AUGUSTA, Ga. -- I saw something Thursday morning at Augusta National Golf Club that I've never seen in 14 trips to The Masters -- a North Face jacket. I saw my breath. I saw the lawn where the patrons enter the course turn into a gelatinous sea of sole-sucking mud.
It is cold. It is cold and wet. That's fine if you're a dog's nose, or crouched in a duck blind, but The Masters is supposed to be America's welcome to spring. One reason the tournament has performed so well for CBS for nearly five decades is that a nation trapped indoors by winter is starved to see flowers.
The azaleas are out. To be honest, they're down and out, pelted off their branches by the rain that began Sunday and, like an IRS lien, refuses to go away. Knowing the efficiency of the Augusta National greenskeepers, they'll stay out all night Scotch-taping the petals back where they belong.
That's an exaggeration, of course. Even Augusta National knows when it's licked, as evidenced by the decision late Thursday morning to postpone the first round. Between the rain and the temperature, which hovered around 50 degrees, the conditions are wonderful -- if you want to see the British Open.
"The coldest I've ever been here," said Dan Jenkins, who has covered more than 50 Masters.
"I can't think of any (weather) worse than this," said Will F. Nicholson, Jr., the chairman of the competition committee, who is working on his fourth decade of Masters tournaments.
"I had to go to the Sports Authority (store) this morning to buy extra clothes," said Mike Weir. When you catch a Canadian unprepared, that's cold.
The course will demand length and accuracy. That's great -- if you want to see the U.S. Open. The Masters of years past, the tournament that rewarded players who could be wild off the tee as long as they were imaginative around the greens, is a memory this year. "I never really thought of Augusta National as a U.S. Open course," said George Zahringer, the U.S. Mid-Amateur champion and one of five amateurs in the field. "They could play a U.S. Open here. It has a U.S. Open feel."
The course is officially 7,290 yards. Earlier this week, estimates of how long it would play rose to 7,600 yards. By Thursday, the estimates stood at 8,000. Before long, they'll pass the Dow.
The 18th hole, after the changes made to the course two years ago, is a 465-yard uphill par-4. Jim Furyk said he has hit everything from a 5-iron to a wedge into the sloping green. On Wednesday he hit a 2-iron.
"I hit 4- or 5-iron, 6-iron into the green," Weir said of the finishing hole. "I hit 3-wood yesterday (Wednesday). I had 200 to the front edge of the green. Uphill and into the wind, that's 220, and another 20 to middle of the green. A 465-yard hole is playing 510 yards. Add that up over 18 holes, it's close to 8,000 yards."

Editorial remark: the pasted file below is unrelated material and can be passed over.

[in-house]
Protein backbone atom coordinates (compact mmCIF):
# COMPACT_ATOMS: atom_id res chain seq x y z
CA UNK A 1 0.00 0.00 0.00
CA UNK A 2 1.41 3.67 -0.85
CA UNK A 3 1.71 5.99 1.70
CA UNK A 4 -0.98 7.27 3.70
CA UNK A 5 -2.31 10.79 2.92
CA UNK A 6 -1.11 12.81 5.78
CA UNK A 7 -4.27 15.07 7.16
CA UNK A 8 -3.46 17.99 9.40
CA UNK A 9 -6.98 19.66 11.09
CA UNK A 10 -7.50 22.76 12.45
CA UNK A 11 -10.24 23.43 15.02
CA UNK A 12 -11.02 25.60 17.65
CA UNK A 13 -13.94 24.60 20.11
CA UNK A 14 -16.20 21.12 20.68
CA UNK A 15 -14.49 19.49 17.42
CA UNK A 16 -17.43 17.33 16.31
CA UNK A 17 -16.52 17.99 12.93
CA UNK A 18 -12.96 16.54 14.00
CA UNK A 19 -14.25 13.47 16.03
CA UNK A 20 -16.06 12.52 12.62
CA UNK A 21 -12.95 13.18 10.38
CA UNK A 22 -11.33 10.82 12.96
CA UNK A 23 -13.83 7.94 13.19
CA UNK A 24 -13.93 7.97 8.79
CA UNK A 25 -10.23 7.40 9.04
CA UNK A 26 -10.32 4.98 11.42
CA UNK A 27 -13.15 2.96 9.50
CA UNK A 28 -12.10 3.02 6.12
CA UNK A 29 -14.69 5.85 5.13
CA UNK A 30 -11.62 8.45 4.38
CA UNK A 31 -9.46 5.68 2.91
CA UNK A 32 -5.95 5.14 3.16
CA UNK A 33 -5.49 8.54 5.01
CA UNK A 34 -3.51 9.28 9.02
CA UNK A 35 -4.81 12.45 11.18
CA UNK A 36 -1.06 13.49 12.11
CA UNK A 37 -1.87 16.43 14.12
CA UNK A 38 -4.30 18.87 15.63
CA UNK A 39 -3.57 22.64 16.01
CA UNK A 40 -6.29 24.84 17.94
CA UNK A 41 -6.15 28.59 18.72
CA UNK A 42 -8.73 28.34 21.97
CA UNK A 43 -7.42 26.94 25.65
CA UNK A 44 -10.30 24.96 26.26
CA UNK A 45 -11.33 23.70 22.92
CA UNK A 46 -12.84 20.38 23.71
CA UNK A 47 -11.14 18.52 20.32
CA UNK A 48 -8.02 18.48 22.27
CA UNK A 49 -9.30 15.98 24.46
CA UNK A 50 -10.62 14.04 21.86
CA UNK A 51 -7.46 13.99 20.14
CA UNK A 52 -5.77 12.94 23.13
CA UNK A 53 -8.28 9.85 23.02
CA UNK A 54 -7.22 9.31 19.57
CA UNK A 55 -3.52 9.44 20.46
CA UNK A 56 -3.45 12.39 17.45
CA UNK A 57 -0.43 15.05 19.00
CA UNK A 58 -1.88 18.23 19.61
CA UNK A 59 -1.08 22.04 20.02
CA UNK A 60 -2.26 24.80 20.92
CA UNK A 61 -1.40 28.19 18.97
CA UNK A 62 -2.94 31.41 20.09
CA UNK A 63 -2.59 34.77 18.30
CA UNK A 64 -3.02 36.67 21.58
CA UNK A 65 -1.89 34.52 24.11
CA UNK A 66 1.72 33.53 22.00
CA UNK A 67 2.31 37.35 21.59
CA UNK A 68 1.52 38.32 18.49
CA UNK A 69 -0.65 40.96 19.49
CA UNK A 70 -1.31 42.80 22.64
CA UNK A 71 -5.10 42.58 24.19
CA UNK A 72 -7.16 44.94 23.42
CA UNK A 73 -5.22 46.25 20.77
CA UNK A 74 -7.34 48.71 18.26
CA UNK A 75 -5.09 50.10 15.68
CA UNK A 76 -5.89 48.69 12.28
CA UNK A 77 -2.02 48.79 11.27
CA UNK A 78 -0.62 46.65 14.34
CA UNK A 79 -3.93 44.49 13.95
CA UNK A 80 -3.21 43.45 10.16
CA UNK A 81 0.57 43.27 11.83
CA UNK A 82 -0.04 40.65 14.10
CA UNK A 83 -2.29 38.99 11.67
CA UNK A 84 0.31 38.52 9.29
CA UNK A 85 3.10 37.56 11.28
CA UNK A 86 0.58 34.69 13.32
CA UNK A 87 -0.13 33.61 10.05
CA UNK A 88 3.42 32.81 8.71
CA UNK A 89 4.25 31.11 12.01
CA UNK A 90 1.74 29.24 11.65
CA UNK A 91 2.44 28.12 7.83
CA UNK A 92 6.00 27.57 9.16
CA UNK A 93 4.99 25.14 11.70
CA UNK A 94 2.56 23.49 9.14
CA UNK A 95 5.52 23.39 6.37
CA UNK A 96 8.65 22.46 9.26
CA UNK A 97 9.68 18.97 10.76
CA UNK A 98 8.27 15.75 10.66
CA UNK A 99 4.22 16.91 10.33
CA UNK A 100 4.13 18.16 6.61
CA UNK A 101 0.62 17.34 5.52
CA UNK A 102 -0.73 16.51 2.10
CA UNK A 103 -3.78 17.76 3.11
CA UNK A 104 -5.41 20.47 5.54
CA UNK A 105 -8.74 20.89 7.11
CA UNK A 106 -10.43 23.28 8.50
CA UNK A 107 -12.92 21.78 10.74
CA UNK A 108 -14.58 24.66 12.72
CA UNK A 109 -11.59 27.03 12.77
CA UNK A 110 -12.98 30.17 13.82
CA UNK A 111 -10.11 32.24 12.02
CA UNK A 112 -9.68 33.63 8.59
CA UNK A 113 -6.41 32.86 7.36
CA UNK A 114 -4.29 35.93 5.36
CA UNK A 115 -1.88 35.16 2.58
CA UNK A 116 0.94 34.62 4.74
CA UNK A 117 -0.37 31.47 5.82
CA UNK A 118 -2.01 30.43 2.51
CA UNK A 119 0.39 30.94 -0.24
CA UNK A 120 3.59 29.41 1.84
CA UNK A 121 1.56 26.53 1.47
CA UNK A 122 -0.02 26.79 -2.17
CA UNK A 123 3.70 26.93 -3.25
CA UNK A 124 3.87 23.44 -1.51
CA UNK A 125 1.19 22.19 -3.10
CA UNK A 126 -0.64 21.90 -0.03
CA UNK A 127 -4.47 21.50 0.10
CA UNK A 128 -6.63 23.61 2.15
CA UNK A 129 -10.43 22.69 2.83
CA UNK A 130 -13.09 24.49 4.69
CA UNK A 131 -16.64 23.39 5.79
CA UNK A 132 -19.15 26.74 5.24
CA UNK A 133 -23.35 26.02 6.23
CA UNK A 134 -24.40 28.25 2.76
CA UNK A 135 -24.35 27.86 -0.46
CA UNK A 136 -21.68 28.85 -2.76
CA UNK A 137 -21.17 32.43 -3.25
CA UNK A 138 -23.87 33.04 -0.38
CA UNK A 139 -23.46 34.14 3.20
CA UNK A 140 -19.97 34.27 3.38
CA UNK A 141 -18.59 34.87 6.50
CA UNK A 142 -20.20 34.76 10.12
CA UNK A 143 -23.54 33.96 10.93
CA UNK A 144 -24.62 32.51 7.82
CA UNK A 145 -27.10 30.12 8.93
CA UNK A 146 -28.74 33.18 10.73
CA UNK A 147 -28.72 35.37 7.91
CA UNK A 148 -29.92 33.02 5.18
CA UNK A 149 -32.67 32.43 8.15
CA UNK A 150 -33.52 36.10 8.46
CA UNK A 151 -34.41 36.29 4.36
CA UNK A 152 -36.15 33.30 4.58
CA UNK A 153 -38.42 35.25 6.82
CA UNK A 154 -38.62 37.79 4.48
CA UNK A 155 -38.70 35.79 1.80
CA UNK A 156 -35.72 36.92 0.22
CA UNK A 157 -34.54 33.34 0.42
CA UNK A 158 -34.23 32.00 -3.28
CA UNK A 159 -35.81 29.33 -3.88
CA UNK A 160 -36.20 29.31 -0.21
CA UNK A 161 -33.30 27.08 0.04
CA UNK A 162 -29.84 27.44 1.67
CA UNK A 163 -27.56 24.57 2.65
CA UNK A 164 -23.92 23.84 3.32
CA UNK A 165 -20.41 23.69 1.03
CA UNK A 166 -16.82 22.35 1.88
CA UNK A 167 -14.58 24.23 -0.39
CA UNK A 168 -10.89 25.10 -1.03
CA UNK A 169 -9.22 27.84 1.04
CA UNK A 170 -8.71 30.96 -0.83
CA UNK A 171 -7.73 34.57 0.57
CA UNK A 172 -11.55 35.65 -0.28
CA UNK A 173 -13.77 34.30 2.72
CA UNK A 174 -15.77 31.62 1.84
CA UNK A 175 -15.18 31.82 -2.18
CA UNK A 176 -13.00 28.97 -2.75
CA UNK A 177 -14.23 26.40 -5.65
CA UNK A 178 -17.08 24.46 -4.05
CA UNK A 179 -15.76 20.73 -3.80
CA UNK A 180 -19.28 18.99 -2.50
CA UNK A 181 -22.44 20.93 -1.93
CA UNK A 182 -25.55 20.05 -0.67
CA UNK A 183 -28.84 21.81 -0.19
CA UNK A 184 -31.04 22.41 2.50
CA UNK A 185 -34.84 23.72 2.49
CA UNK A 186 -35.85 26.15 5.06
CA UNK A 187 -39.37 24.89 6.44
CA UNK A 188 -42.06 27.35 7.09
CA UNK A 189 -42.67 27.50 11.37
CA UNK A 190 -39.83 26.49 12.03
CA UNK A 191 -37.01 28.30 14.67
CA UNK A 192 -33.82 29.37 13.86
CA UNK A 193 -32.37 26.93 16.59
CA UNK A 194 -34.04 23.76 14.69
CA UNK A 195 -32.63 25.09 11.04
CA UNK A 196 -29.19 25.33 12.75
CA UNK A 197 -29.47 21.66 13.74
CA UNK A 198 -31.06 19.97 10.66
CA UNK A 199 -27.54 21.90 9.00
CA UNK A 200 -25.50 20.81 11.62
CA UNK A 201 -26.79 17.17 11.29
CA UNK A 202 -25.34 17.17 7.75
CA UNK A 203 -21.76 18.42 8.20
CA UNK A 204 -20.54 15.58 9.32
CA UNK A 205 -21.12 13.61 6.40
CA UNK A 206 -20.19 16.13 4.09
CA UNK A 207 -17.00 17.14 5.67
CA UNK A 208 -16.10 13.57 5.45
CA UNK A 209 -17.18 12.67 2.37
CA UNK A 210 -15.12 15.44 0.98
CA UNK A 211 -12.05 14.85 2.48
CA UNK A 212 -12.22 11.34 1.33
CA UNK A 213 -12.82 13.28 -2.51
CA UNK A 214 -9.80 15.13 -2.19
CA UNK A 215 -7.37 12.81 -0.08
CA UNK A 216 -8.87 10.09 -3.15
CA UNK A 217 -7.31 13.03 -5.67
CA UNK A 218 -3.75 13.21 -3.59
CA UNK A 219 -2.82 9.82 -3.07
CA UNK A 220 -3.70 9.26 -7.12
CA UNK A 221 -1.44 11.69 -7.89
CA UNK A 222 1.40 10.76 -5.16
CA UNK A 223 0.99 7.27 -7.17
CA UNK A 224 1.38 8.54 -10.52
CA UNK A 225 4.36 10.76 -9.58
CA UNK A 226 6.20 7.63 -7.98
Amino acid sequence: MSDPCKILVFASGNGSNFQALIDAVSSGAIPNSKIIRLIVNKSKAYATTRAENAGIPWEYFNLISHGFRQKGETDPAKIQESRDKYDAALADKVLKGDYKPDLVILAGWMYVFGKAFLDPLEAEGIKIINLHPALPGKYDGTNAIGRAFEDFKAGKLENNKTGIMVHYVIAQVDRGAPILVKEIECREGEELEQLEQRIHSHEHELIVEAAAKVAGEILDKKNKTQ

The holes that aren't uphill are saturated. With the forecast of additional rain Thursday afternoon into the night, Augusta National appeared ready to turn into 8,000 yards of casual water, interrupted by 18 greens.
"Nothing. Nowhere. There's nothing that's dry out there," Weir said. "Yesterday, it was questionable whether you could take a drop from casual water. If you take relief from casual water, and guys are having to go 80 to 100 yards to find a spot, that's not good."
Tournament officials hope that the golfers will be able to play 36 holes Friday, or certainly 54 by Saturday. Either way, the next two days could be an audition for Fear Factor: the pressure of competing in a major, multiplied by walking a long, wet, hilly course, squared by having to play as many as 36 holes in one day.
"It's tough, especially on this golf course," said two-time Masters champion Bernhard Langer. "It's one of the most demanding courses we play. A lot of guys complain of shin splints. You've got uphill, sidehill and downhill lies, and with the water, you have to be even more careful in how you walk."
Arnold Palmer picked the wrong year to unretire.
The weatherman continues to dangle sunny, 70-degrees days on the weekend, luring everyone down here into the muck. Surely spring will arrive by then. Only two Masters have spilled into Monday -- 1983, the last year in which a day came and went without a shot, and 1971. Tournament officials and players alike expect to finish by Sunday, as they did last year, when rain on Friday and Saturday interrupted the tournament.
Rain, not rain and cold.
"I told friends last year, 'I've never seen it like this. You'll never see it like this again,'" Lee Janzen said. "I was wrong. It's worse this year."
Before you tune in Friday, put on a sweater. Better yet, send me one.
Ivan Maisel is a senior writer at ESPN.com. He can be reached at firstname.lastname@example.org.